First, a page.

Early retirement is changing – here's what experts say

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However, according to an IFS report on UK pension trends published last month, this has changed: “Retiring before state pension age is increasingly concentrated among the wealthier population.”

The report showed that those who have average wealth in their late 50s and early 60s are most likely to be employed and work until they reach retirement age.

In the UK, people can currently become eligible for the state pension at age 66.

The key factor in whether early retirement is possible is of course money, said Karjalainen.

“It appears that the increase in employment among people of average wealth is largely due to financial necessity, with many still having an outstanding mortgage, for example,” she said.

For Gary Smith, financial planning partner and retirement specialist at Evelyn Partners, the key question is whether people can “afford the life they want.”

There are several factors that come into play when answering yes, and many of them relate to saving, Smith said. This is particularly important in the UK as many pension-specific savings cannot be accessed until the age of 55.

In some cases, it may be a good idea to access these funds to retire early, but caution should be exercised, Karjalainen emphasized.

“It is important for these individuals to consider the impact of using a pension pot to fund immediate needs in the run-up to state pension age, as this may have an impact on their long-term financial security and income in retirement,” she said.

If you want to retire even earlier, “you need to have non-retirement savings that you can use in the years in between,” Smith said. Retiring early also means that the retirement pot needs to be larger so that it lasts longer.

Saving money as early as possible is crucial for anyone thinking about early retirement, he said, even if it means making lifestyle changes such as foregoing vacations abroad and not frequently buying expensive things like new cars . This will also ensure the savings last longer, he added.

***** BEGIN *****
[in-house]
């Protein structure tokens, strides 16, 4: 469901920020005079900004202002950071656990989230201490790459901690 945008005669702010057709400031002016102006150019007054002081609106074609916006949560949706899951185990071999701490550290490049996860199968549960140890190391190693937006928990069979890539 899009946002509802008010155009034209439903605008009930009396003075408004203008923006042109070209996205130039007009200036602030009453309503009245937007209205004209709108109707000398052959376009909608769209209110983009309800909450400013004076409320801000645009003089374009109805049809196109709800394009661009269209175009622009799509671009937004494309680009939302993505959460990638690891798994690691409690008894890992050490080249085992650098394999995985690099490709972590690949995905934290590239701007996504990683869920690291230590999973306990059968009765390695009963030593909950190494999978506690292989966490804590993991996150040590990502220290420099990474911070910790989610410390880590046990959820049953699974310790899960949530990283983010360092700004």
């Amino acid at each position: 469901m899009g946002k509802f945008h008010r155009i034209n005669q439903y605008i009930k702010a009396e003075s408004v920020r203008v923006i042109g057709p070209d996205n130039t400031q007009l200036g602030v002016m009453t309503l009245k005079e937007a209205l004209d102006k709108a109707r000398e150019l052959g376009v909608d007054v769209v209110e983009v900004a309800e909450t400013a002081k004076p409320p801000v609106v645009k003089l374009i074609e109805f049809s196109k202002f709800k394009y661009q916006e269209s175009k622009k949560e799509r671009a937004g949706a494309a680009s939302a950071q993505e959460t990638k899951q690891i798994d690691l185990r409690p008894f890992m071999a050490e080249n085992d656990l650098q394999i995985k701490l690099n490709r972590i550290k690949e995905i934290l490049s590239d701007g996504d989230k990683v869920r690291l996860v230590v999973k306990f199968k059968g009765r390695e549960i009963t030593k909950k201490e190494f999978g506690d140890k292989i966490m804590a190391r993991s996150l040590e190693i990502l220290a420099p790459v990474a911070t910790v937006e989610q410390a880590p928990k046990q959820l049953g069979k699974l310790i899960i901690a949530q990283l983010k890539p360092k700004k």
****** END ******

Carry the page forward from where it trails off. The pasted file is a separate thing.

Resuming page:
Another factor that can affect whether early retirement is possible are unavoidable costs, such as: B. Housing costs, Smith said.

“A key burden is housing costs, as high mortgage payments will contribute to retirement savings being quickly depleted,” he explained. Those without a mortgage could consider downsizing their home to minimize costs and use the extra money to fund early retirement, he said.

In addition to saving, investing is another important way for people to position themselves for early retirement, Smith emphasized.

“A saver can take action with their company pension plan by going under the hood, looking at how it is invested and determining whether they can improve the default fund,” he explained.

Taking more risk early on can lead people to take advantage of stock market growth, Smith suggested, advising people to better protect themselves as retirement approaches.

Whether people plan to retire early or not, many are not paying enough attention to their retirement funds, Karjalainen recently told CNBC’s “Squawk Box Europe.”

“I think there is a certain complacency when it comes to retirement planning, particularly among younger people,” she said.

A key reason for this is that deciding how to plan for retirement and how much to contribute is a difficult decision, with many variable factors such as future income and length of retirement, she explained.

“Because it’s such a complex decision, people just put it off and just stick to what their employer tells them is the right contribution rate. And I think that’s really the problem,” Karjalainen said.

Employers in the UK are required to enroll employees in pension schemes where the standard contribution set by the government is 8% of eligible earnings. People also often assume that this is enough – as set by the government – when in fact Karjalainen said that ideally people should save between 12% and 15% of their total income.